Since the prosecutor of the International Criminal Court (ICC) filed genocide charges against Sudanese President Omar al-Bashir on July 14, the international community and countries worldwide have taken varied stances and spoken in different voices, and the views of some African nations and regional organizations, however, deserve much attention.
The African Union (AU) said that the indictment of Al-Bashir will throw Sudan into a "total political turmoil" in a statement it issued. Tanzania, which is the chair of the AU, has noted that "the indictment process could destabilize Sudan and called on ICC to drop it. "The indictment exerts a grave negative impact on seeking a lasting resolution (of the Darfur issue)," it said. The Algerian government held that the indictment "implicated Sudan's stability and security" and so it could not be accepted.
Meanwhile, South African regarded the indictment of President Omar al-Bashir as a "stumbling bloc" to the political settlement of the Darfur issue. The Organization of Sahara and Sahelian States (CEN SAD) also denounced such a move as one to "sabotage the peace process of Sudan".
Anxious concerns and worries of African nations do not proceed from their inclined desire to shield their brother country. Owing to arduous, unremitting efforts taken in recent years, there has been a marked improvement in the political and economic situation in Africa. With the gradual phase-out of a large-scale war turmoil, the continent is embarking on a road of prosperity and growth. African nations know clearly and pretty well that it has been a no-easy job to achieve this substantial outcome. So they particularly treasure peace and stability and are averse to any moves that could possibly undermine peace and stability. Of course, Africa's development cannot do without constructive help of the international community, which should facilitate the region upgrading its capacity of tackling its own problems.
It has been a long-term aspiration of the African nations to seek their own ways to cope with internal problems. Generations of African leaders, from the Organization of African Unity (OAU) to the African Union (AU) as well as the plan - the New Partnership for Africa's Development (NEPAD), and the New Collective Security Mechanism of African States, have dedicated themselves to building a united, powerful Africa, enhancing the capacity to settle their internal affairs and eventually spurring the rejuvenation of the whole African continent.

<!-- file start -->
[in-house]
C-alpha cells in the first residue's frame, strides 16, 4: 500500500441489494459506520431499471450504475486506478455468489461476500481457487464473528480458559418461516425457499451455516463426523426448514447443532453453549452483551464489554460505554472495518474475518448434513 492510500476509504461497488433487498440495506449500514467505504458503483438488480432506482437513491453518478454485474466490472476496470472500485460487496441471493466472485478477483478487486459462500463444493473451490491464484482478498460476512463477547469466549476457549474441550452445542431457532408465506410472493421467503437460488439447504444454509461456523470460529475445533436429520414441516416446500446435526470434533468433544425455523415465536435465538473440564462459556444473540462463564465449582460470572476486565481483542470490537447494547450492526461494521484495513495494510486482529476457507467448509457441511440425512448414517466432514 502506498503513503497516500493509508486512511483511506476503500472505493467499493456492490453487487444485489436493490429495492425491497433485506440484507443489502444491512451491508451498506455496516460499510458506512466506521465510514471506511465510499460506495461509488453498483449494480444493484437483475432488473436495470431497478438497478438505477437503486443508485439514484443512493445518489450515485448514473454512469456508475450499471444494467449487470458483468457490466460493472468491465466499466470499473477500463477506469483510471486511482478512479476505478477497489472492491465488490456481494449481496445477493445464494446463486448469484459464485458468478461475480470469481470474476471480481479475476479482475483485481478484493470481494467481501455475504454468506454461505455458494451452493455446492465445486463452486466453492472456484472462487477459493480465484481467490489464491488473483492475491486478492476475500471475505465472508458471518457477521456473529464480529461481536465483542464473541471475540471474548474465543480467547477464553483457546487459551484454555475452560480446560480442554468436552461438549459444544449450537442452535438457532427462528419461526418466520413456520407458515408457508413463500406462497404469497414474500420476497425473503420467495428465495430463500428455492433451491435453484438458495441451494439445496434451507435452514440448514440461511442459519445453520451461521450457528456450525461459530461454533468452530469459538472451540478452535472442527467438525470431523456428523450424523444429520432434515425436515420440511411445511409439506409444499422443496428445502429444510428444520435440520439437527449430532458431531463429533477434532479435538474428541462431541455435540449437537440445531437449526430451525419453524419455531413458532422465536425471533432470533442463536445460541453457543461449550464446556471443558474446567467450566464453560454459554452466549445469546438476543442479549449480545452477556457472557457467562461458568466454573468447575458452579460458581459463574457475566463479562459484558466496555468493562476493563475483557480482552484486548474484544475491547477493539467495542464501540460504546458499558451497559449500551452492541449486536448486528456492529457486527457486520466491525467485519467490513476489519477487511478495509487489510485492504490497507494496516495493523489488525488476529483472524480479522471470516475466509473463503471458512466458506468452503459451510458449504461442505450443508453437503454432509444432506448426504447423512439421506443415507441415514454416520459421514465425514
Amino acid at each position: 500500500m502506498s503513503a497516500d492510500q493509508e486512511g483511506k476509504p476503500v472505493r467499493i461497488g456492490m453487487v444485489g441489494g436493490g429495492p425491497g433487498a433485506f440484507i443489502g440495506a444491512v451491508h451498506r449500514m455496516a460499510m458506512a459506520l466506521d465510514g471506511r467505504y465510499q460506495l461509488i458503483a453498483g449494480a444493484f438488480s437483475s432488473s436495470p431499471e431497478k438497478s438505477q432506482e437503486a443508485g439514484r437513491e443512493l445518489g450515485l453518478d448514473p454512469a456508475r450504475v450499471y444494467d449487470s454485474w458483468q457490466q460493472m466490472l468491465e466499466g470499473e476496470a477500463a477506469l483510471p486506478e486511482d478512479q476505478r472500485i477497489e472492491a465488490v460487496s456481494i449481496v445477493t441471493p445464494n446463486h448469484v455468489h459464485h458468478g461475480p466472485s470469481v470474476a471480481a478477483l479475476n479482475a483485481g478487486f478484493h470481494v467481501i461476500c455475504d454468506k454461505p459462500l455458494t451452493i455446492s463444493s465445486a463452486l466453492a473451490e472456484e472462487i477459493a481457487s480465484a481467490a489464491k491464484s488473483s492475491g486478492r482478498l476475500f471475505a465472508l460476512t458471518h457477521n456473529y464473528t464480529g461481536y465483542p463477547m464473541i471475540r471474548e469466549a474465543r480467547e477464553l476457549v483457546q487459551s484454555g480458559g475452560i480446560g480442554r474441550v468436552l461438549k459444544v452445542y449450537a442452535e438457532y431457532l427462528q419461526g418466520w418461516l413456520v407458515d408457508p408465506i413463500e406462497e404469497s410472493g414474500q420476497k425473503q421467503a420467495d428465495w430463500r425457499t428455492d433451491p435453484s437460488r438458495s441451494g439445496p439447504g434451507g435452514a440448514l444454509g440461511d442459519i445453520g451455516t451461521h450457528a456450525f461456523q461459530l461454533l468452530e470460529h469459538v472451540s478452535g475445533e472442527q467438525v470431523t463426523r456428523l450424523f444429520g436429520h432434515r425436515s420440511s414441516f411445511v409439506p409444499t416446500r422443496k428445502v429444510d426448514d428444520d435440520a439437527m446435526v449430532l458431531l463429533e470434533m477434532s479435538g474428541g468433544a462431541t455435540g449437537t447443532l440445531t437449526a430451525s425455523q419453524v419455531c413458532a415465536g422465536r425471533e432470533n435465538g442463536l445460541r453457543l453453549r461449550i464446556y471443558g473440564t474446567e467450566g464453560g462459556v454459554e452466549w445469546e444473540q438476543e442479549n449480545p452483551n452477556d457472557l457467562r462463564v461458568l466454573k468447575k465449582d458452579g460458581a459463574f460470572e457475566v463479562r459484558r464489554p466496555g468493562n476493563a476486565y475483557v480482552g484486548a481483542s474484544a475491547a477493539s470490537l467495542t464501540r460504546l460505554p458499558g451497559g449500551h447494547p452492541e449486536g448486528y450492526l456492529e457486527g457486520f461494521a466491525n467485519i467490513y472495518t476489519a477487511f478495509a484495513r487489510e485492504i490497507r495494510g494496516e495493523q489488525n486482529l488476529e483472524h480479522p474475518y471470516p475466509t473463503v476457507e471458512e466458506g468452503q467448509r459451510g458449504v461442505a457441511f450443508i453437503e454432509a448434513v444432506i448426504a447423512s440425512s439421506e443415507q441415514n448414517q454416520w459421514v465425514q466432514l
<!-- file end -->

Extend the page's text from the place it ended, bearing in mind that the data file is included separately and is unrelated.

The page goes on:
It is precisely owing to the objective of safeguarding the regional peace that the AU sent its peacekeepers to the Darfur region over three years ago. To date, a UN/AU (mixed) peacekeeping force for Darfur has gradually been put in place, and the Darfur peace process is producing a marked effect. Objectively speaking, the situation in the Darfur region is still at a very sensitive and critical moment. Parties concerned should be prudent with their deeds and try to avoid adding fresh complex factors to the Darfur issue via means of consultations for the settlement of their differences. Otherwise, no consideration can be said to have shown to African states and no recognition of populace be expected.
After several decades of incessant explorations, African nations have in fact accumulated some experience in an endeavor to resolve their problems. For instance, in case of a recent political crisis erupted from a hotly-contested presidential election in Kenya, former UN Secretary General Kofi Annan worked hard for a quick resolution of the crisis. And it is precisely ascribed to the efforts of a panel of Eminent Africans led by Annan that the unrest in Kenya has been quelled.
The Zimbabwean issue is also a case in point. A few countries attempted to push for a resolution of the UN Security Council on further sanctions against Zimbabwe, but they met with resistance from some African nations. In fact, the AU and the Southern African Development Community (SADC) had already got the parties both in power and in opposition to set together at the table for talks. And it has been reported that the talks has so far been proceeding well and smoothly.
"No sleep, no dream," some African optimists often quote this proverb native to the Africa continent. In the figurative extent of its meaning: We may ask when Africa would be able to settle problems in its own way if it were not given an opportunity to tackle these problems on its own? So, in a final analysis, issues concerning Africa are up to the Africans themselves to settle ultimately.
By People's Daily Online and its author is PD reporter Pei Guangjiang